A 2015 study in Germany also identified a connection between cell phone radiation and tumor growth. Researchers found that in comparison to a known cancer-causing agent, weak cell phone signals were more likely to promote tumor growth. Although this study was carried out in mice, it implies that cell phone radiation may negatively affect human health more than previously thought and that limits for cell phone radiation need to be lower.9

Scientists in countries around the world have published their own results on other health problems that appear to be a result of increasing cell phone usage. the following health problems connected to cell phone radiation:

  • salivary gland tumors10,11
  • dizziness and migraines12
  • less sleep and poor sleep quality13
  • increases and decreases in production of specific proteins in human cells14
  • decreased sperm count and quality15,16,17
  • skin irritation, especially on the face (this is a condition known as electrohypersensitivity)18,19
  • behavioral problems and increased chance of cancer tumor development in children. You can read more about this here.

Meanwhile, cell phone companies continue to insist that the evidence shows that their cell phones are safe. Cell phone companies tend to draw conclusions based on the studies they funded themselves, and those studies have always found cell phones are safe.   In addition, many of those studies were conducted years ago, when cell phone usage was much lower for the average person than it is today.



Underlying the controversy about cell phone radiation is the belief by most physicists that cell phone radiation could not possibly cause cancer.  Although epidemiological research seems to suggest otherwise, that is undermined by other factors: cancer takes a very long time to develop, cell phone technology and frequency of usage has changed dramatically, and any link between cancer and cell phones could possibly be caused by unknown exposures or traits.  Additionally, there is potential for biases and errors in the collection of data in these studies, which could result in inaccurate conclusions. For example, many researchers questioned the Interphone study because they thought that risk was underestimated. Research is needed to determine the true effect of cell phones on different cancers.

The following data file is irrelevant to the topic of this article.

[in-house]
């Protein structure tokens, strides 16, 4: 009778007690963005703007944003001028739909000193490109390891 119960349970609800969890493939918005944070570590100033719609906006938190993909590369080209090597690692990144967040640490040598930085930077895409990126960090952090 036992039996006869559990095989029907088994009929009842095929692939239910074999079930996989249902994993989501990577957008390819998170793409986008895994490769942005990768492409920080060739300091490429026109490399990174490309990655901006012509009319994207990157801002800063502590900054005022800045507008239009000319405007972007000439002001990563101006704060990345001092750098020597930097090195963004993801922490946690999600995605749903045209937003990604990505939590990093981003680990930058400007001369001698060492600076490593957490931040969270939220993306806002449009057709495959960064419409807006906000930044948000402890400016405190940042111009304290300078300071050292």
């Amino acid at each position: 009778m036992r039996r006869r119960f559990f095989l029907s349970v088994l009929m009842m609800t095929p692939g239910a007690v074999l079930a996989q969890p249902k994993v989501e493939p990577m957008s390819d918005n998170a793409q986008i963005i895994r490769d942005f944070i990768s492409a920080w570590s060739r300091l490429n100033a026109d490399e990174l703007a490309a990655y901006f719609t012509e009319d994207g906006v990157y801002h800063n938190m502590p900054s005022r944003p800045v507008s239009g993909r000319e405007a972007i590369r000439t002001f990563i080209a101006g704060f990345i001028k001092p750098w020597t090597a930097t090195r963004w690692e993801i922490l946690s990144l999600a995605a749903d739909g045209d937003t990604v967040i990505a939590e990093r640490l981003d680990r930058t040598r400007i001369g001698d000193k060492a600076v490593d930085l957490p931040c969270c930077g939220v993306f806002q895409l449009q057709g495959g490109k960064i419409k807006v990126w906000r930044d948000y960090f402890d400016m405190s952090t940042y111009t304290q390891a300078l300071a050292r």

There is a consensus among researchers that retrospective studies present problems and that prospective studies are needed. Retrospective studies are ones that look back in time to study or measure risk, such as whether past cell phone use makes a person more likely to develop cancer or other health problems. But people may not remember their past behaviors accurately and researchers have no way to verify the information.  Unless they use phone records, retrospective studies are also subject to “recall bias,” which means people with a disease might remember the past differently than people without a disease. In the case of cell phones, people with brain tumors may exaggerate their past cell phone use in an attempt to find an explanation for the inexplicable.  An analysis published in 2015 shows that information used for many retrospective studies may not be reliable because numerous brain tumor cases are not reported to the Swedish Cancer Register, the database that has commonly been used to try to disprove any connection between cell phones and tumors.20

Prospective studies are ones that follow people over time and monitor the health problems that arise in the different groups during the study period.  A prospective study of cell phone users would have to compare the health of infrequent users (controls) to heavy users (cases) but it is becoming increasingly difficult to find people who never use cell phones. In addition, any study started now would take at least 10 years to have useful information about the development of cancer; by that time, millions of people would have been harmed if cell phone radiation is dangerous.